Be Not Afraid

Dear friends,

I hope you are healthy and well. I missed you all last Sunday but look forward to seeing you in a few days in the sanctuary and over Zoom. Our service this week is about fear, faith, and community. The title, “Be Not Afraid!”, refers to one of the most frequent commands found throughout the Bible (Hebrew and Christian). Be not afraid. Do not fear.

What’s that all about?

How would we NOT be afraid in this world?

Well, as a character in the biblical stories, God would say – have faith in ME! I got your back! But it’s a bit more complicated than that. We as Unitarian Universalists have many different understandings of faith, of scripture, and of God. So what, then, do we do with fear?

When I was training as a hospital chaplain at a level 1 trauma center, I spent long days and nights with people facing serious illness, dealing with crises, and preparing for death. Many of them were not religious. Yet I still offered to say a prayer or share a reading when I sensed they were looking for comfort. I was shocked by the number of patients who asked me to read the 23rd Psalm. So many that I had it memorized by the end of my time there. Do you know it?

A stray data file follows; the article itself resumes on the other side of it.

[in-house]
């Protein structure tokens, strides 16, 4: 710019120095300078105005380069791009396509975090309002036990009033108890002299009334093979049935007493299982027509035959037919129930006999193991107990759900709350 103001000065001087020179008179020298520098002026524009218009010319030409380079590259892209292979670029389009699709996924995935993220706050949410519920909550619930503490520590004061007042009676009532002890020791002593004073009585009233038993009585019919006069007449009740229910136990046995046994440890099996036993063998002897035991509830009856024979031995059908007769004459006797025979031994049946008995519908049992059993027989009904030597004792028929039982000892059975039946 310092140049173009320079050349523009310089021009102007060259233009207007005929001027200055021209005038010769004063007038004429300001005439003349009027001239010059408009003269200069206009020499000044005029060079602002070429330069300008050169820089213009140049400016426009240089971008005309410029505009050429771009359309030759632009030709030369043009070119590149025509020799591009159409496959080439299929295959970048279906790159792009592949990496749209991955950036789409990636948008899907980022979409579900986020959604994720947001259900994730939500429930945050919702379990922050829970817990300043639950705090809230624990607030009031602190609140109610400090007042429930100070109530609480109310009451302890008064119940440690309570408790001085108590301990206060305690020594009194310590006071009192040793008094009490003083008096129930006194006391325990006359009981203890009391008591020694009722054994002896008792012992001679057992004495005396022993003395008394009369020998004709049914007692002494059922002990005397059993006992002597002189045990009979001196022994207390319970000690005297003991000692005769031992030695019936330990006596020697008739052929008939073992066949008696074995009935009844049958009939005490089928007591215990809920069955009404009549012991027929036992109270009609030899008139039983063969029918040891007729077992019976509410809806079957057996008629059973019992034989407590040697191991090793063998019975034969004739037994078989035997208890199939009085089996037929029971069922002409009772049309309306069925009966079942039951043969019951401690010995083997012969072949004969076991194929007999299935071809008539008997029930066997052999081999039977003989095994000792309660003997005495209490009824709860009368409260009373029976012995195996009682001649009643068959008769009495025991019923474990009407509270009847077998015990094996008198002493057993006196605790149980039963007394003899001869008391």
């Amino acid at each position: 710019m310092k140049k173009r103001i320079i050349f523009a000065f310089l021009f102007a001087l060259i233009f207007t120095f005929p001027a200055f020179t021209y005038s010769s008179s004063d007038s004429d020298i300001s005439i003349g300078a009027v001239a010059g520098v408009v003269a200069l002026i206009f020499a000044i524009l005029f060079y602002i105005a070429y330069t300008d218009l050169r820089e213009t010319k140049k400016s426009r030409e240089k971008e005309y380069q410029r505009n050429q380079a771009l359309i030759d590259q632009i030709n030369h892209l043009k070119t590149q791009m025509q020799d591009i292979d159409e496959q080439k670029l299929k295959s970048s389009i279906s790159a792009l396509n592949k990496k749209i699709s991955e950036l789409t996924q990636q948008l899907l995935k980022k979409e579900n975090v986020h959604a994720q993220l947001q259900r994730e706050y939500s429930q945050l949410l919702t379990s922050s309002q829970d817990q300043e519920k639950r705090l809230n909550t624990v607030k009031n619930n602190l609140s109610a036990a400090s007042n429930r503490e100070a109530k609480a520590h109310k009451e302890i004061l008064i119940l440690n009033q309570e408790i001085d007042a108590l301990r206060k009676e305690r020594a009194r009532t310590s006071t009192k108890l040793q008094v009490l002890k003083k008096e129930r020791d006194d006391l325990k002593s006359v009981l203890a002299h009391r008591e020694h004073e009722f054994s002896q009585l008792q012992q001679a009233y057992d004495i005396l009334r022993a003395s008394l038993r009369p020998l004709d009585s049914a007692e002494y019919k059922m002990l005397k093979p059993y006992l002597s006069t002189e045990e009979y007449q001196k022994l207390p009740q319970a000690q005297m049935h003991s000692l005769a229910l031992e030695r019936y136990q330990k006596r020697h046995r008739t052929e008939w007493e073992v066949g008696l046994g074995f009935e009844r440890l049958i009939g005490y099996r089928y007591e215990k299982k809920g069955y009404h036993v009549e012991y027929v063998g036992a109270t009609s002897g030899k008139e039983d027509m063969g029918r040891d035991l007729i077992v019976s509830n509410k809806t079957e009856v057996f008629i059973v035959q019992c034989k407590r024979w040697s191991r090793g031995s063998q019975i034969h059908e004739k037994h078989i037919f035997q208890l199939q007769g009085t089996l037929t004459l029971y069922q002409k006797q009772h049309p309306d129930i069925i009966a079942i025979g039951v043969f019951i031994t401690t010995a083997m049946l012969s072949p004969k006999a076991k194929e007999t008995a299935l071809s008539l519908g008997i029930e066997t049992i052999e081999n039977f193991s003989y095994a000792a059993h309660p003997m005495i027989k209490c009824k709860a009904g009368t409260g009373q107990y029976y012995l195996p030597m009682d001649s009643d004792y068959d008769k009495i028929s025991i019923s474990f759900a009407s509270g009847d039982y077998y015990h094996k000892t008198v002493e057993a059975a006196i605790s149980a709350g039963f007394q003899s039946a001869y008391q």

Even though I was weary of biblical language at the time (the number of people telling my patients that everything happens for a reason left a bitter taste in my mouth…), I did fall in love with Psalm 23. And the funny thing is, the reason I find it comforting is that although the psalmist writes “I will fear no evil”, I actually find that it invites me to accept my fear. Not get rid of it.

Perhaps what our Unitarian Universalist faith offers us is not a God who takes our fear away, but a community where we can bring our fear and still be accepted. Still be cherished. Still belong. Perhaps it is not God’s rod and staff that comfort, but those metaphorical ones in the hands of those we see on Sunday mornings. Those who send us cards and drop off soup. Who offer us a moment to check in before the meeting starts.

Our theological tradition is one of reinterpretation and of meaning making. There are no easy answers. So we’ll look at some old texts together and we’ll see how they might meet us where we are on our faith journeys now. Until then, may your days be blessed.

With care,

Rev. Tara